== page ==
The Navy and Marines have recently begun to make public the results of the Bold Alligator 2012 amphibious exercise held earlier this year. An article in the latest Proceedings (1) describes some of the findings. For those who aren’t familiar with it, the exercise was an attempt to re-establish an amphibious capability in a Marine Corp that had largely forgotten its primary purpose due to extended land battles over the last decade or so. Indeed, the author states,
“Many participants , from novices to veterans, had never participated in combined naval amphibious operations prior to the exercise.”
The exercise involved 27 ships and 15,000 personnel.
While discussing the Expeditionary Strike Group (ESG) and Marine Expeditionary Brigade (MEB) forces, the author assesses them with the following statement.
“… the most recent iteration [the exercise] reveals our ESG/MEB-sized naval forces to be in the early part of the ‘walk’ phase of the ‘crawl, walk, run’ approach.”
The author noted a lack of expertise and familiarity among participants with the details of amphibious operations and goes on to list additional shortcomings such as the importance of integrating Navy and Marine staffs, incompatibilities between Navy and Marine communications equipment, and the realization that the various commands are still trying to determine the optimal means of command and control.
This exercise and its findings represent a sad state of affairs regarding our amphibious capability. We have institutionally forgotten how to conduct amphibious operations. It’s kind of embarrassing to hear Naval and Marine personnel proudly talk about our progress in the amphibious realm. Didn’t we master the art in WWII? Sure, the equipment has changed over the years but how did we allow our amphibious expertise to atrophy so badly? Communications incompatibilities? Really? Didn’t we learn this lesson after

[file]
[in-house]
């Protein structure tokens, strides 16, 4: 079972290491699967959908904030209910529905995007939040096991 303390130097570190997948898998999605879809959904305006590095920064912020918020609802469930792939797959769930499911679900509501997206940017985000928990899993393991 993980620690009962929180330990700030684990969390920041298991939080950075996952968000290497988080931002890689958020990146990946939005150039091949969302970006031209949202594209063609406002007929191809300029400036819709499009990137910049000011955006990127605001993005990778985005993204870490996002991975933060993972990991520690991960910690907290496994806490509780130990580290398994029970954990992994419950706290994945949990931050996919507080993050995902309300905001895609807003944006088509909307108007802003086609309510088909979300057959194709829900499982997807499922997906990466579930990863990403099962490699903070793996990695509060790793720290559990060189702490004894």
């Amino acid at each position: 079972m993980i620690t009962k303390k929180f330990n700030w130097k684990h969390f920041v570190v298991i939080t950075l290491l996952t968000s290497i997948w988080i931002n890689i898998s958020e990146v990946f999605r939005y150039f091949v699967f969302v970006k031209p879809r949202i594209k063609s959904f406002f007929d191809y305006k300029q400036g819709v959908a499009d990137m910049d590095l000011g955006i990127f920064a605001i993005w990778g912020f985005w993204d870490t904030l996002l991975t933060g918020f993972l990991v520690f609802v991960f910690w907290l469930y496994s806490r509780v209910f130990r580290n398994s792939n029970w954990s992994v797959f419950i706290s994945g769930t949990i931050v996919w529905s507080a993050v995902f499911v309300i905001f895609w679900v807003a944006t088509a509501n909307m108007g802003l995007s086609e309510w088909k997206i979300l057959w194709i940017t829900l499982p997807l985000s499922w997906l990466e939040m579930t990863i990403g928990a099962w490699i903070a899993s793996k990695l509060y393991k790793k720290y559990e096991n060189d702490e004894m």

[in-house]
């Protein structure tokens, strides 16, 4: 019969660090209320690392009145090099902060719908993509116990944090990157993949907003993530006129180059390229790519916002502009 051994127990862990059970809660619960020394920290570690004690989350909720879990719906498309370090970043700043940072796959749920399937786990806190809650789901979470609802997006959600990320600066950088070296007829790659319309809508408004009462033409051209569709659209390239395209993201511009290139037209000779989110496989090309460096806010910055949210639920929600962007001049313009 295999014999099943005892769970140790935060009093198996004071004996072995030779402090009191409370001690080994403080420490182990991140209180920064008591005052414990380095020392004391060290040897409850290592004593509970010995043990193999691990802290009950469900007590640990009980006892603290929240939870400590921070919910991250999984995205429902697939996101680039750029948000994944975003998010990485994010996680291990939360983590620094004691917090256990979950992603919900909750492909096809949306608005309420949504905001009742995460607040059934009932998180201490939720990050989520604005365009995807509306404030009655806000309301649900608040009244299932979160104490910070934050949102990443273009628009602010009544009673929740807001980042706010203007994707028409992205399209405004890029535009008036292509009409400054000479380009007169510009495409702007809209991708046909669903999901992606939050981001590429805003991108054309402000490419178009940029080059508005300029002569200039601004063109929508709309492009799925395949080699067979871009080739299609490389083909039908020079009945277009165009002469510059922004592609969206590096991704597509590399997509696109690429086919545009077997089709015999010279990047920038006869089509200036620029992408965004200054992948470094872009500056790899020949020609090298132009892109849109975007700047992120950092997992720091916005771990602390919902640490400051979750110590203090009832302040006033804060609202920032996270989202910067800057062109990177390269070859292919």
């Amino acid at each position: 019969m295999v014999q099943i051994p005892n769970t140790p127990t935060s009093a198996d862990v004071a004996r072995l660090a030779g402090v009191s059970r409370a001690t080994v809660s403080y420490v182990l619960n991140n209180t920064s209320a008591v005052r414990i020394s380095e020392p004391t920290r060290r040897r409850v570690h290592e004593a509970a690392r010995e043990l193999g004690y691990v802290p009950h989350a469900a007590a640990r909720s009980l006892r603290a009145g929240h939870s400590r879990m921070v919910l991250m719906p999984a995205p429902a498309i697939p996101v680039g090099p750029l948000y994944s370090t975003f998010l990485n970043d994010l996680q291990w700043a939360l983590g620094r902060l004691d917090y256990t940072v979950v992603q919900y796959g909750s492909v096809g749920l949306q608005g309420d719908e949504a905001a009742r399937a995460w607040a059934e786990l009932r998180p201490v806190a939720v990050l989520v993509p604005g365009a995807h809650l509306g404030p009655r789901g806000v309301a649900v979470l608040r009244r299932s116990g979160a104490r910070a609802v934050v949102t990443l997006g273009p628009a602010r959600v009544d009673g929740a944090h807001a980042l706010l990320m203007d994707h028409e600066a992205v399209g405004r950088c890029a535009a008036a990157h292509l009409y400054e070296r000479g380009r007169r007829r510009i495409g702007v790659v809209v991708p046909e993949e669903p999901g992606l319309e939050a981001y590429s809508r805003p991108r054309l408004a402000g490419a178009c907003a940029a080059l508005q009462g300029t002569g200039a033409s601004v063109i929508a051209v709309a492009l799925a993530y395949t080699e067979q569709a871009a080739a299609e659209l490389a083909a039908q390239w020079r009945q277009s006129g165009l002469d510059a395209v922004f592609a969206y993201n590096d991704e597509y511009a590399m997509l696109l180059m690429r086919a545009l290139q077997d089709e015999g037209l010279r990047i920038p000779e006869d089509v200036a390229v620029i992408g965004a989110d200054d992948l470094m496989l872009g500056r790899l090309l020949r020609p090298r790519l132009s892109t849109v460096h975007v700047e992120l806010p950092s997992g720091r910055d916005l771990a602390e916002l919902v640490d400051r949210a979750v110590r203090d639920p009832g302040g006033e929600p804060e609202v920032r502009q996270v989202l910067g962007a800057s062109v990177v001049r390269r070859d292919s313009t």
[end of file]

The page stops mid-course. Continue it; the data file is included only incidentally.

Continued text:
I won't belabor this any further other than to state the obvious - our leadership has failed us badly over the years.
I know, many of you are going to excuse the leadership by saying that they had no choice. The Marines were ordered to commit to an extended land battle and it was bound to happen. No one's fault, right? Wrong! What good leadership should have done was to loudly and persistently point out what was happening to the Marine Corp. They should have taken the issue to Congress and the public. Where were the leaders willing to sacrifice their careers to ensure that the Marines remained America's ready reaction force instead of just a smaller version of the Army? Poor leadership.
On the plus side, at least we recognize we have a problem and are doing something about it. Given enough time we’ll probably figure out how to do something we mastered over 65 years ago.
(1) Naval Institute Proceedings, “Still in Demand”, Lt. Gen. Dennis Hejlik, USMC (Ret), Nov 2012